If You've Found It Impossible to Recycle in California, You're Not the Only One

What exactly is the problem?

NBC Universal, Inc.

Many Californians are having a tough time recycling bottles and cans and getting back deposits as hundreds of recycling centers shutter throughout the state -- but something else is going on behind the scenes that is making it even worse. 

Here’s how it’s supposed to work: 

For every can and bottle you recycle, you get back a five or ten cent CRV.

But many consumers, like Mark Milan, say it’s easier said than done.  

“I showed up with an entirely full car of cans,” he said. “It said 'gone out of business.'" 

His local recycling center shut down along with 340 others throughout the state.  

That now means many retailers who sell the single-use beverages are required to take back the empty cans and bottles.  


Get Los Angeles's latest local news on crime, entertainment, weather, schools, COVID, cost of living and more. Here's your go-to source for today's LA news.

Two pedestrians hit after car drives onto sidewalk in downtown LA

One person dead and two others injured after shooting in Azusa

But, the state gives stores an out in this arrangement -- instead of taking your recyclables, they can opt to pay a daily $100 fine. 

Many don't. More than 400 retailers owe the state nearly $10 million in these fines. 

“As a good corporate citizen, they should be following  the law,” Milan said. 

According to Calrecycle, the agency that runs the state's recycling program, Walgreens owes $172,000.

Walmart -- $312,000.

CVS owes $445,000. 

In a statement to NBCLA, CVS said: "We are aware of Calrecycle's claims and disagree with their allegations." 

Walgreens said, “We've been working with the state to resolve this matter, and can confirm that payments have been processed for any outstanding balance due."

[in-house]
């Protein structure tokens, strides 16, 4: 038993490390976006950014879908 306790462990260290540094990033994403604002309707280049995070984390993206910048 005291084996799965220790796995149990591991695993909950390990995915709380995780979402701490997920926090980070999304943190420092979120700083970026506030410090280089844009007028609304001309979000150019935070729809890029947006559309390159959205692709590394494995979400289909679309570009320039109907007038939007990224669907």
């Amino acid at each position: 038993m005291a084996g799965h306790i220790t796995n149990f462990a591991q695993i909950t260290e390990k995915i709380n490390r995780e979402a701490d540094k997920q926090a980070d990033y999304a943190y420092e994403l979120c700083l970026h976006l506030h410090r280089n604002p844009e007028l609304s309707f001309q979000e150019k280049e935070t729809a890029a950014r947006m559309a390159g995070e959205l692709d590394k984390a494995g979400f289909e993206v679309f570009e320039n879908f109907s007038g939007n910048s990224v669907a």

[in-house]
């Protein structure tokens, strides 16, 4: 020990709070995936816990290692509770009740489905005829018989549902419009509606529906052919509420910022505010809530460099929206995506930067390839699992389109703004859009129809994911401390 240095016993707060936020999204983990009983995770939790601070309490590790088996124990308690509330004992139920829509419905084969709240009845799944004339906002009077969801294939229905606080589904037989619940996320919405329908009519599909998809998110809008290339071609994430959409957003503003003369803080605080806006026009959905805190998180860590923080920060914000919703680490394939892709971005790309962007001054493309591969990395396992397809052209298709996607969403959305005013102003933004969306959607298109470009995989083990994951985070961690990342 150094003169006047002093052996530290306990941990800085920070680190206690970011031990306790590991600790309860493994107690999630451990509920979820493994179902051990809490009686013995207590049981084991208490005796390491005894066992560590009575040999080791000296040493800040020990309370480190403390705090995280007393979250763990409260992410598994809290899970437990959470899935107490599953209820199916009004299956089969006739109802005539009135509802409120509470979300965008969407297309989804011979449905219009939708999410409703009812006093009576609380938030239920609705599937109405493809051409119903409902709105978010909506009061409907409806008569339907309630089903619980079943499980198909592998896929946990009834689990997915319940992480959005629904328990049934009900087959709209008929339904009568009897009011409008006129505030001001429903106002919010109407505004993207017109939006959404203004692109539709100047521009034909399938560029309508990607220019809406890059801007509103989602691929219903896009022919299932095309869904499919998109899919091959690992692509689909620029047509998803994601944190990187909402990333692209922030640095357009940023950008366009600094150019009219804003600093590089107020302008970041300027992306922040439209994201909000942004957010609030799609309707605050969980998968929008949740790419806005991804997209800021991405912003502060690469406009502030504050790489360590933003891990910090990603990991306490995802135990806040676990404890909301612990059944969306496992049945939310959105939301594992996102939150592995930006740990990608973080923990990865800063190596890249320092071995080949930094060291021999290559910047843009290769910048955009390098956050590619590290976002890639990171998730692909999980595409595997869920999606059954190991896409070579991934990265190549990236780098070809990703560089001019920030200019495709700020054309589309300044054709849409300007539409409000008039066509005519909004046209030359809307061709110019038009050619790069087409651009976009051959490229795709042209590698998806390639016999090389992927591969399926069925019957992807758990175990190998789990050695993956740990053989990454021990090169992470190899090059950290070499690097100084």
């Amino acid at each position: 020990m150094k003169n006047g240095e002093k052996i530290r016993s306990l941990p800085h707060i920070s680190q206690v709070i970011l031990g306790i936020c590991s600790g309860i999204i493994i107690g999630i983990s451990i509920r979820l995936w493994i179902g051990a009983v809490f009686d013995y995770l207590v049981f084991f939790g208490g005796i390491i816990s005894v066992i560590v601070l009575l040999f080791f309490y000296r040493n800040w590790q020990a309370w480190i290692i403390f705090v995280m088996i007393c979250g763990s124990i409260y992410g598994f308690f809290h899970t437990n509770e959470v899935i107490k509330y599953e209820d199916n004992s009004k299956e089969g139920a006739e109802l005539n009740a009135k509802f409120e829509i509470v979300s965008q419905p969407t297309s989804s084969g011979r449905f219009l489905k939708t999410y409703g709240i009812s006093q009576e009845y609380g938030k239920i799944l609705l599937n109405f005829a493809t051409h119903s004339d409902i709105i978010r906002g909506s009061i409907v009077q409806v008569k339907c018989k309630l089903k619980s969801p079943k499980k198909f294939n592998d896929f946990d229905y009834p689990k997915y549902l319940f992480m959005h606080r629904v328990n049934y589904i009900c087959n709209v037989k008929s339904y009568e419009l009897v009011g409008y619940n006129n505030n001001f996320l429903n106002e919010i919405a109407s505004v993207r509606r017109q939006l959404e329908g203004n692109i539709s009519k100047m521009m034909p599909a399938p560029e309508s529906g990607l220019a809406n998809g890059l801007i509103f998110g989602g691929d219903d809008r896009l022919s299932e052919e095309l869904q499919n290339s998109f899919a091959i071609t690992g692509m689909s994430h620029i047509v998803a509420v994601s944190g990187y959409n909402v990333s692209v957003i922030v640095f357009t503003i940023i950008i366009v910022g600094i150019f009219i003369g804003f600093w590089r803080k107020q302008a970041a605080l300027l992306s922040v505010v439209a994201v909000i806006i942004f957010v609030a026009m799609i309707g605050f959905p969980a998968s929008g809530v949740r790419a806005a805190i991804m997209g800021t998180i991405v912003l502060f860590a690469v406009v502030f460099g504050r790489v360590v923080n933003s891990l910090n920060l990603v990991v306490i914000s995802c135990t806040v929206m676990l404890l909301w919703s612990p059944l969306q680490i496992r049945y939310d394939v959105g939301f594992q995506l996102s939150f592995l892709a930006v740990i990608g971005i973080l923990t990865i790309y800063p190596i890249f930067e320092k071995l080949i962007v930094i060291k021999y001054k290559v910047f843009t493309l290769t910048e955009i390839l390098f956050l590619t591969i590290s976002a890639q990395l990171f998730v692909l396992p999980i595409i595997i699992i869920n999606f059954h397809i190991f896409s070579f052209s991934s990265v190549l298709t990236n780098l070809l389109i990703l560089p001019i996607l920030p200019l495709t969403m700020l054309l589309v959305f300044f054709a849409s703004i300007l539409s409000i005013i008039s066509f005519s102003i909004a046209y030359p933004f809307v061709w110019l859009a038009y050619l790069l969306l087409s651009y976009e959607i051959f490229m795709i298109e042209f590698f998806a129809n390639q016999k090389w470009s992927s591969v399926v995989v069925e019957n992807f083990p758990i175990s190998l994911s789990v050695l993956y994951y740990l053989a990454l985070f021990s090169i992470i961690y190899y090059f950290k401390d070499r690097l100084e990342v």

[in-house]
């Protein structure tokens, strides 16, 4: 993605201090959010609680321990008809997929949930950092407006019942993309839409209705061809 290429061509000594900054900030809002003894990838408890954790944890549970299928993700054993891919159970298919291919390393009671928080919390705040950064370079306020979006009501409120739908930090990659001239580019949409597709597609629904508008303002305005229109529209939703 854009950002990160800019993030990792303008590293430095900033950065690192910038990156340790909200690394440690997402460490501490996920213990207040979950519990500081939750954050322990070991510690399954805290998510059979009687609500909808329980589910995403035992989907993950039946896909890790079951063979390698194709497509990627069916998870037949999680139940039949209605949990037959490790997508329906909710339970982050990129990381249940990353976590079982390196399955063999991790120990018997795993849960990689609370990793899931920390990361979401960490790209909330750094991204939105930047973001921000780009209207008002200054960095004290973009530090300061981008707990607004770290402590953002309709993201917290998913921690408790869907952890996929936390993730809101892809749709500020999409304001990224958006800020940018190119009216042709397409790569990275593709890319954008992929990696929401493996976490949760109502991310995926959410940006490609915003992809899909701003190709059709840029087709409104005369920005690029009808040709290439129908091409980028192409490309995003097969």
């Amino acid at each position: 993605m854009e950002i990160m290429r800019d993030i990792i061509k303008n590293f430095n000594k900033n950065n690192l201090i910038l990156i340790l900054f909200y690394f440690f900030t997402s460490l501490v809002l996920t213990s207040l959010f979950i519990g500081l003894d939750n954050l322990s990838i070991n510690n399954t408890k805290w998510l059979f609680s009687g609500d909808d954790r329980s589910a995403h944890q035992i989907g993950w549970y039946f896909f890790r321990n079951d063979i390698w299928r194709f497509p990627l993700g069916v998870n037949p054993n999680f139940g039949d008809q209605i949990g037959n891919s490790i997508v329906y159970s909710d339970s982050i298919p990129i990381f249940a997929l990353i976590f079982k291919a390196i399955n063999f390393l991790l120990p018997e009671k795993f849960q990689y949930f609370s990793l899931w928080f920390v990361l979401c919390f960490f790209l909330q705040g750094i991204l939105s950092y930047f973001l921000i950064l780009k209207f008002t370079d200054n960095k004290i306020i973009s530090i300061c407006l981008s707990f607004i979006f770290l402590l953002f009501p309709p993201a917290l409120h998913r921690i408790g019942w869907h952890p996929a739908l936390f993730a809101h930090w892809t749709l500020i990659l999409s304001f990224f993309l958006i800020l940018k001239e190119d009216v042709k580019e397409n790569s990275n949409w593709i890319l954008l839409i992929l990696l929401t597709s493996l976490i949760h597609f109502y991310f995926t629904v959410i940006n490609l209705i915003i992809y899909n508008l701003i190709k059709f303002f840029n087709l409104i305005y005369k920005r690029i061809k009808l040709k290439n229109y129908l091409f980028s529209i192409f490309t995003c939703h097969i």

Walmart did not respond.  

But it's not just retail giants. Mom-and-pop shops owe big money too.  

One small liquor store owes $94,000, while a gas station owes $85,000.

"I'm appalled,” Jamie Court of Consumer Watchdog said. "It's the state's fault. The state's the cop on the beat. Grocery stores and retail chains have definitely been bilking the system. But it's the state's obligation to smack their knuckles.”

So what's Calrecycle doing to collect on its past due accounts? 

It recently fined CVS $3.6 million for refusing to pay the daily fine.  

As for other retailers, Calrecycle said it sends monthly collection notices, and it said "while legal action takes time and resources" it “will continue to be utilized for the largest violators." 

Court says it's clear the daily fines aren't working. 

He says the state should simply require all retailers to take back recyclables. 

"The importance of the return to the retailer is that it's easy -- you get your money,” Court said. "Every retailer in the state should have to participate" 

Milan said he’s on board with that. 

“I want to stop giving you my money because you're not giving it back according to the rules,” Milan said. 

Lawmakers have introduced legislation to fix the recycling problem, but it's always fallen through.  

Consumer Watchdog says it's looking to Gov. Gavin Newsom to step in and fix the problem.  

Contact Us